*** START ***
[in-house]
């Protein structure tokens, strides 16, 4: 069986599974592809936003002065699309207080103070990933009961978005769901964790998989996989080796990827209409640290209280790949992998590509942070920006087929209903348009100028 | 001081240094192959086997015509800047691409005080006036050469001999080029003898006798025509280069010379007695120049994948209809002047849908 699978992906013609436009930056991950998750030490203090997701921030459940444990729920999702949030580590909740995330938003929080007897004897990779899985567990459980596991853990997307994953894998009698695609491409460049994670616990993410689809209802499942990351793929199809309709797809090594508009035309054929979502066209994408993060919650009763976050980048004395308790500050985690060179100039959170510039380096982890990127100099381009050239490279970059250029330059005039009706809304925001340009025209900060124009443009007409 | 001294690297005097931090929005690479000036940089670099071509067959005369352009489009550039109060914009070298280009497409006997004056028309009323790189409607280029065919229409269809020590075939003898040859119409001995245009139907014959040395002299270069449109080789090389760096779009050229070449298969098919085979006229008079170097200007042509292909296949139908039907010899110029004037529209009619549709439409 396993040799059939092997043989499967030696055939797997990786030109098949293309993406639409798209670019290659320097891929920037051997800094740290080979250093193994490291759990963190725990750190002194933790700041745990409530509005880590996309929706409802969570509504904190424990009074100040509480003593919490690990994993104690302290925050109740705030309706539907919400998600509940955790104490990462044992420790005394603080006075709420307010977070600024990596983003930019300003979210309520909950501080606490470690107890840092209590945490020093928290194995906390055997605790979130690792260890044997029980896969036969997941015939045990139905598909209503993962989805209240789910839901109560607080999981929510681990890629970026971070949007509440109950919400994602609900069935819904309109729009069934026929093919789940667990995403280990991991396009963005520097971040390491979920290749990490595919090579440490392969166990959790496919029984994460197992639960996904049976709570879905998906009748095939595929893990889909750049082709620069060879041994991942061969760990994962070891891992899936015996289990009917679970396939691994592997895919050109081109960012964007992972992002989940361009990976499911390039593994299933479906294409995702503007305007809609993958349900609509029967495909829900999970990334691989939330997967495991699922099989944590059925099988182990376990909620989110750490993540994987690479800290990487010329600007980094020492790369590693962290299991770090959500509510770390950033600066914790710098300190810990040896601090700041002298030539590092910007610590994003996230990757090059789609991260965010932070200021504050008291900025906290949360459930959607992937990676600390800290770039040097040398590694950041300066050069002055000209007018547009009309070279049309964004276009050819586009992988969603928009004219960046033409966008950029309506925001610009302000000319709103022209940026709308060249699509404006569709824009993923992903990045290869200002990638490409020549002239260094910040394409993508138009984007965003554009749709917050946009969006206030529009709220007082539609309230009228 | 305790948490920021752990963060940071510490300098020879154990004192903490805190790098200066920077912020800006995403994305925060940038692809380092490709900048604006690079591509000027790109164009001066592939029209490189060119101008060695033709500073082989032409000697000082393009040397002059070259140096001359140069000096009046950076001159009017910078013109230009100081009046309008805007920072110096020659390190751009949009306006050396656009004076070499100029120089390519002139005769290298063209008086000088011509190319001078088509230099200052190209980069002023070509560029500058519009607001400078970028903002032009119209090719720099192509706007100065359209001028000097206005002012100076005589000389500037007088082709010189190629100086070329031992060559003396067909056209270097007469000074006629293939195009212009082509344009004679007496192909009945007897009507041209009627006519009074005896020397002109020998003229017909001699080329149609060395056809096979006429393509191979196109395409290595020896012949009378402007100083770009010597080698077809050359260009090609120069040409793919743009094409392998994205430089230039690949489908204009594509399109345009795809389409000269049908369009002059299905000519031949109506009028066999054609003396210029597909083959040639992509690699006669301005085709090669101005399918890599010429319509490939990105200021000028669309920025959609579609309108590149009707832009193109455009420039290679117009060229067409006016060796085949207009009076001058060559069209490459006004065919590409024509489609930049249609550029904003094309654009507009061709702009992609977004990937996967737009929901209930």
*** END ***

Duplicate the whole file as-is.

[in-house]
């Protein structure tokens, strides 16, 4: 069986599974592809936003002065699309207080103070990933009961978005769901964790998989996989080796990827209409640290209280790949992998590509942070920006087929209903348009100028 | 001081240094192959086997015509800047691409005080006036050469001999080029003898006798025509280069010379007695120049994948209809002047849908 699978992906013609436009930056991950998750030490203090997701921030459940444990729920999702949030580590909740995330938003929080007897004897990779899985567990459980596991853990997307994953894998009698695609491409460049994670616990993410689809209802499942990351793929199809309709797809090594508009035309054929979502066209994408993060919650009763976050980048004395308790500050985690060179100039959170510039380096982890990127100099381009050239490279970059250029330059005039009706809304925001340009025209900060124009443009007409 | 001294690297005097931090929005690479000036940089670099071509067959005369352009489009550039109060914009070298280009497409006997004056028309009323790189409607280029065919229409269809020590075939003898040859119409001995245009139907014959040395002299270069449109080789090389760096779009050229070449298969098919085979006229008079170097200007042509292909296949139908039907010899110029004037529209009619549709439409 396993040799059939092997043989499967030696055939797997990786030109098949293309993406639409798209670019290659320097891929920037051997800094740290080979250093193994490291759990963190725990750190002194933790700041745990409530509005880590996309929706409802969570509504904190424990009074100040509480003593919490690990994993104690302290925050109740705030309706539907919400998600509940955790104490990462044992420790005394603080006075709420307010977070600024990596983003930019300003979210309520909950501080606490470690107890840092209590945490020093928290194995906390055997605790979130690792260890044997029980896969036969997941015939045990139905598909209503993962989805209240789910839901109560607080999981929510681990890629970026971070949007509440109950919400994602609900069935819904309109729009069934026929093919789940667990995403280990991991396009963005520097971040390491979920290749990490595919090579440490392969166990959790496919029984994460197992639960996904049976709570879905998906009748095939595929893990889909750049082709620069060879041994991942061969760990994962070891891992899936015996289990009917679970396939691994592997895919050109081109960012964007992972992002989940361009990976499911390039593994299933479906294409995702503007305007809609993958349900609509029967495909829900999970990334691989939330997967495991699922099989944590059925099988182990376990909620989110750490993540994987690479800290990487010329600007980094020492790369590693962290299991770090959500509510770390950033600066914790710098300190810990040896601090700041002298030539590092910007610590994003996230990757090059789609991260965010932070200021504050008291900025906290949360459930959607992937990676600390800290770039040097040398590694950041300066050069002055000209007018547009009309070279049309964004276009050819586009992988969603928009004219960046033409966008950029309506925001610009302000000319709103022209940026709308060249699509404006569709824009993923992903990045290869200002990638490409020549002239260094910040394409993508138009984007965003554009749709917050946009969006206030529009709220007082539609309230009228 | 305790948490920021752990963060940071510490300098020879154990004192903490805190790098200066920077912020800006995403994305925060940038692809380092490709900048604006690079591509000027790109164009001066592939029209490189060119101008060695033709500073082989032409000697000082393009040397002059070259140096001359140069000096009046950076001159009017910078013109230009100081009046309008805007920072110096020659390190751009949009306006050396656009004076070499100029120089390519002139005769290298063209008086000088011509190319001078088509230099200052190209980069002023070509560029500058519009607001400078970028903002032009119209090719720099192509706007100065359209001028000097206005002012100076005589000389500037007088082709010189190629100086070329031992060559003396067909056209270097007469000074006629293939195009212009082509344009004679007496192909009945007897009507041209009627006519009074005896020397002109020998003229017909001699080329149609060395056809096979006429393509191979196109395409290595020896012949009378402007100083770009010597080698077809050359260009090609120069040409793919743009094409392998994205430089230039690949489908204009594509399109345009795809389409000269049908369009002059299905000519031949109506009028066999054609003396210029597909083959040639992509690699006669301005085709090669101005399918890599010429319509490939990105200021000028669309920025959609579609309108590149009707832009193109455009420039290679117009060229067409006016060796085949207009009076001058060559069209490459006004065919590409024509489609930049249609550029904003094309654009507009061709702009992609977004990937996967737009929901209930």